It is clear the modern world needs new strategies to fight racism and intolerance, Robinson affirmed: "To those who say we do not need a world conference on this subject, I say ĎLook around youí. How much misery, inequality, conflict is caused by racism and discrimination?" Success at Durban, she said, should be measured by whether or not the outcome brings effective remedies and relief to the victims of racism, racial discrimination, xenophobia and related intolerance; Durban would only be a landmark if a substantial text was adopted and given meaningful follow-up.

A breakthrough will be made, she said, if the conference can agree on language that recognizes historic injustices and expresses deep remorse for the crimes of the past.

Robinson said she looks to NGOs and civil society generally to take up the challenge of Durban and form a global alliance with governments to carry the struggle forward.

The president of South Africa, Thabo Mbeki, also addressed the conference, saying there are many who suffer indignity and humiliation because they are not white. They expect that something will come out of the conference that will signify a united and sustained global drive to help rid them of the suffering they bear.

"Our common humanity," Mbeki said, "dictates that as we rose against apartheid and racism, so must we combine to defeat the consequences of slavery, colonialism and racism which, to this day, continue to define the lives of billions of people who are brown and black, as lives of hopelessness."

Nkosazana Dlamini Zuma, minister of Foreign Affairs of the Republic of South Africa and president of the World Conference, said it "must issue a clarion call to the rest of the world to end the unspeakable evils of racism, racial discrimination, xenophobia and related intolerance. Concomitantly, with this call, we must launch a sustained Programme of Action capable of being implemented by every country at every level."

Of all the main speakers at the opening session, only Secretary-General Kofi Annan and Harri Holkeri, president of the United Nations General Assembly, mentioned faith, belief or religion, and then only in passing.

Candlelight procession and worship service
Faith was very much to the fore on the evening of 31 August, however, when hundreds of Christians from around the world gathered for a service at the Methodist Central Mission, a candlelight procession through central Durban, and another service outside City Hall.

Under the theme "Christians Unite against Racism: May they all be one (John 17:21)", worshippers heard readings and prayers from international church leaders, including Presiding Bishop Mvumelwano Dandala of the Methodist Church of Southern Africa. Dandala is also the president of the South African Council of Churches and the leader of the World Council of Churches (WCC) delegation to the World Conference.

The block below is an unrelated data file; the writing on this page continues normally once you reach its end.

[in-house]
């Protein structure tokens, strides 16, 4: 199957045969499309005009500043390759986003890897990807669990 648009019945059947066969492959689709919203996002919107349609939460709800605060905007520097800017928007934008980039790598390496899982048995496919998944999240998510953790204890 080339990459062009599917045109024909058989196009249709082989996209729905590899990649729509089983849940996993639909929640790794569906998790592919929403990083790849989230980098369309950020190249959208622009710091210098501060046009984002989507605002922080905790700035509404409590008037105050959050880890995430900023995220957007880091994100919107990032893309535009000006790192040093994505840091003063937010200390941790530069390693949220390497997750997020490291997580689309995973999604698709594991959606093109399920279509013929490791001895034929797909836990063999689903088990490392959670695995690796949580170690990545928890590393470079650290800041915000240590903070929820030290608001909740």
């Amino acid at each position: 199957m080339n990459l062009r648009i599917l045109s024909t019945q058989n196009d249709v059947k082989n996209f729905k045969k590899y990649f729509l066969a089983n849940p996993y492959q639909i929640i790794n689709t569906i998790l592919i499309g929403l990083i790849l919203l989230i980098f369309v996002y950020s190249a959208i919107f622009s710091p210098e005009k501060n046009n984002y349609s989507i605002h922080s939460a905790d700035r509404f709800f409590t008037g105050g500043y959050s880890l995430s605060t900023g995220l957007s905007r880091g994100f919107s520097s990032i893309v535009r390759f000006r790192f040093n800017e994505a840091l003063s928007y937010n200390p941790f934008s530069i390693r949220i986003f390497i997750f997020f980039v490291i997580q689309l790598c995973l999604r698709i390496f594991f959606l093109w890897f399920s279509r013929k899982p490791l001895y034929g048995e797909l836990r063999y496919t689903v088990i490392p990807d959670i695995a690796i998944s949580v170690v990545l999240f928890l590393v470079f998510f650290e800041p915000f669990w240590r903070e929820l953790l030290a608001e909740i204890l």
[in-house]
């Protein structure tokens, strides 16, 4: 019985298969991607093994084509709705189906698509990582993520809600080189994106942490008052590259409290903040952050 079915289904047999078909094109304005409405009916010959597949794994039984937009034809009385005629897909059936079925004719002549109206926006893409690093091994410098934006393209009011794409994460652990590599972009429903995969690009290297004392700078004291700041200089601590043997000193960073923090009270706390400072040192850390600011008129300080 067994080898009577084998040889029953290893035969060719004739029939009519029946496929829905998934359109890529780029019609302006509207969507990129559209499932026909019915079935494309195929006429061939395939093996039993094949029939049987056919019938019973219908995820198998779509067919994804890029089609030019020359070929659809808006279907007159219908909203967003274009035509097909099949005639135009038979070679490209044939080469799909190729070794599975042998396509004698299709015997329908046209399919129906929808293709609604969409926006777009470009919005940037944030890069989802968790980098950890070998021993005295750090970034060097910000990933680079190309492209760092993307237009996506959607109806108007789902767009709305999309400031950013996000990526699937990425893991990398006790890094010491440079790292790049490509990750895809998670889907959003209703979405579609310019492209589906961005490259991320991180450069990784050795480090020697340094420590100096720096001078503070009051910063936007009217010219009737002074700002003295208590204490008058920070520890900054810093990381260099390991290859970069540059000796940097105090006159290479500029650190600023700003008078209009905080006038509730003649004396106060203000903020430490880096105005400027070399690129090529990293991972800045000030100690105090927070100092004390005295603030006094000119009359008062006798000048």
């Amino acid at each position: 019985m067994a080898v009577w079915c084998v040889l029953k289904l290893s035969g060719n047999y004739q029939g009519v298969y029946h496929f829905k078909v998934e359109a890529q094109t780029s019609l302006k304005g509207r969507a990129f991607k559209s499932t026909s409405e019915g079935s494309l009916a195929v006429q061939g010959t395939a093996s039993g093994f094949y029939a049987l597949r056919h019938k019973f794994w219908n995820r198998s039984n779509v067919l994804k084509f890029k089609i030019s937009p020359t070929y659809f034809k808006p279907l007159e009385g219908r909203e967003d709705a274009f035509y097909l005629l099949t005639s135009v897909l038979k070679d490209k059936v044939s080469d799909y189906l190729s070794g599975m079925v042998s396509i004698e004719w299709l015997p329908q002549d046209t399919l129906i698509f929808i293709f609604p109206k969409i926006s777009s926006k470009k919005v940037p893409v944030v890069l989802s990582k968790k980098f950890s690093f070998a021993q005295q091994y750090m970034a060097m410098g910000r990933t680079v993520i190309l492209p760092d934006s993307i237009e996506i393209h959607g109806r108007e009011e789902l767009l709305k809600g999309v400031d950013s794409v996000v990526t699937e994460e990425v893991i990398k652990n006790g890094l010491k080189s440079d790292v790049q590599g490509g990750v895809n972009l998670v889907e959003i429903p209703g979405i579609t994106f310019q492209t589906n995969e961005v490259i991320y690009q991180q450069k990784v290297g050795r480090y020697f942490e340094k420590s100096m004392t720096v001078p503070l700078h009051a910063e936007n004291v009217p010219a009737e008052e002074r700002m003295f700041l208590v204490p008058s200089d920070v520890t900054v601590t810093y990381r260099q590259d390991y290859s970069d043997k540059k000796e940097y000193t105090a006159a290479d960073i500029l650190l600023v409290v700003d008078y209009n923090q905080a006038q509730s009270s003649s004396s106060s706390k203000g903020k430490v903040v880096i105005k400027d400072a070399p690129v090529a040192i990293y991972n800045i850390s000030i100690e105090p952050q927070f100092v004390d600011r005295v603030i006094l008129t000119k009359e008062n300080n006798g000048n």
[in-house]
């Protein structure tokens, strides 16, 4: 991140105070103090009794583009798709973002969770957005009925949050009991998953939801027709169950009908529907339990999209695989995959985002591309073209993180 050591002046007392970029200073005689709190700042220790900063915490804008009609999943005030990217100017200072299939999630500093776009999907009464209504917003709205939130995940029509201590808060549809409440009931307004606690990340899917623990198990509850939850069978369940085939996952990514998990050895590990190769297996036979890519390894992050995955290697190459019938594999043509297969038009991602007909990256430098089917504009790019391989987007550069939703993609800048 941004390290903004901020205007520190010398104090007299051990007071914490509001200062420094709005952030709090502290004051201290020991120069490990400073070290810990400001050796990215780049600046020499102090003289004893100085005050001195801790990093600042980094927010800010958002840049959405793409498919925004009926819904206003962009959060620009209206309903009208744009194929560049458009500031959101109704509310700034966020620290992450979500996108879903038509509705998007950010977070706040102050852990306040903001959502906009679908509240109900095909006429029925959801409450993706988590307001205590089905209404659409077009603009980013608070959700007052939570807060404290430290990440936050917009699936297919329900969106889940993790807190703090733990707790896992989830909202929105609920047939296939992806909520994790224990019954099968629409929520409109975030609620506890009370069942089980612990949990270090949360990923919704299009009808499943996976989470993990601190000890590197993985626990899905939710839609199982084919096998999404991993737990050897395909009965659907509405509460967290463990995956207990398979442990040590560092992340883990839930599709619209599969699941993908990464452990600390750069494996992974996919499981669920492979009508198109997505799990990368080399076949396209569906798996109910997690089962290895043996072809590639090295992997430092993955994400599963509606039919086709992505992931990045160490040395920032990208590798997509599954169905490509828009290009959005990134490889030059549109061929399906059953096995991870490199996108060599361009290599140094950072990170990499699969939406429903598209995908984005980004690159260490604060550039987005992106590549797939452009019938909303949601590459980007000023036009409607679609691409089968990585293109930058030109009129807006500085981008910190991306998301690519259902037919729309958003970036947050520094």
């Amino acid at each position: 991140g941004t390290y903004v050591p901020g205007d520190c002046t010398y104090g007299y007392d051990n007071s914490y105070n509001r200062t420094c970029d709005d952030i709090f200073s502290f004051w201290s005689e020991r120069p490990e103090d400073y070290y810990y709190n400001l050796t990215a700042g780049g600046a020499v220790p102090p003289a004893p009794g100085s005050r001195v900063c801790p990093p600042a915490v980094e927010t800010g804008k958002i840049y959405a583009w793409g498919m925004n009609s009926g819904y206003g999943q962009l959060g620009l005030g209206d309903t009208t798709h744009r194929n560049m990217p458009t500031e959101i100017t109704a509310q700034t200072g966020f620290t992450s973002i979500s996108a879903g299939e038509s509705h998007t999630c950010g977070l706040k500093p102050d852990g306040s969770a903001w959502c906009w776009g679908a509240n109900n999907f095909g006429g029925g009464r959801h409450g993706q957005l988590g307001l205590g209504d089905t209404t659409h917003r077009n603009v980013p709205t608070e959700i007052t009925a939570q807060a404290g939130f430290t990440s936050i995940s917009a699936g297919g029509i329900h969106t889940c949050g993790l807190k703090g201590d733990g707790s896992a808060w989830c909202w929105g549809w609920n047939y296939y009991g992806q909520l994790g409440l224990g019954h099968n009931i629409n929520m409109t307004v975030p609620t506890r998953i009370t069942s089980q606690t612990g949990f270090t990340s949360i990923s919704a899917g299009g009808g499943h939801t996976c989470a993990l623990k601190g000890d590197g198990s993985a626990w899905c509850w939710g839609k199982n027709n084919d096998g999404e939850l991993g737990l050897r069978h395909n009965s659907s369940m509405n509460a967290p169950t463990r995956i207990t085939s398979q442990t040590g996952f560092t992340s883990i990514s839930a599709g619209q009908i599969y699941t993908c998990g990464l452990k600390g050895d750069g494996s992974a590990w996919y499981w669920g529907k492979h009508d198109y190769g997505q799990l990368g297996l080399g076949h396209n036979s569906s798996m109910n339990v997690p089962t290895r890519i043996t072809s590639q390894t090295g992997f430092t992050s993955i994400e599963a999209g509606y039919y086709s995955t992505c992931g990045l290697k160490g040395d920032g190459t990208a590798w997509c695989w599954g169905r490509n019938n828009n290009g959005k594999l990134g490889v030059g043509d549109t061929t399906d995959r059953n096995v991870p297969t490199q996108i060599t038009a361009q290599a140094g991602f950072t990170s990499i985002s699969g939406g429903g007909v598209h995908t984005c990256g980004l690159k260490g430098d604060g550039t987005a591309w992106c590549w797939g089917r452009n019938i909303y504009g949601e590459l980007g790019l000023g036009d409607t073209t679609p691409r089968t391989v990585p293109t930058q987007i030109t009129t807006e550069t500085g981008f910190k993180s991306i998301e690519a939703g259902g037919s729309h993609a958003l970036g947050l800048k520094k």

In his sermon, Bishop Rubin, Anglican bishop of Natal, said there is no clearer vision of racial justice and equality than that given in the Bible. "The vision, based on the story of creation and affirmed in Christís redemption," he said, "states clearly and unequivocally that the whole human family is created by God in Godís image to exist in unity and equality.

"Discrimination and prejudice of any description has no place in the scheme of Godís creation of the human family. Thus any violation of Godís intention, including racism, is a sin both against God and the human family."

Christians must acknowledge and confess that racism and other forms of prejudice and intolerance still existed in the church, Phillip continued. "We must cry: Lord have mercy, Christe Eleison, Nkosi Sihawukele."

Phillip suggested that it is necessary to apologize to and seek forgiveness from one another "if our quest for genuine unity and reconciliation is to bear lasting fruit. Instead of being defensive about and denying the existence of racism, let us rather have the grace to apologize for our acts - or the nationsí acts - of racism, and to seek forgiveness from those whom we or our forbears have offended. To close the door on forgiveness is to close the door to true reconciliation."

On the other hand, he said, those who have been at the receiving end of racism must also find the courage to forgive, however difficult that may be. "To forgive the other is to set that person free and to contribute to her discovering her full humanity, which was eroded in the act of racist behaviour."

"I am convinced that if South Africans (as I am sure is the case with other nations) are to discover their new humanity in this beautiful and incredible land, then we must confess our wrongs, seek forgiveness and find the grace to forgive," he said.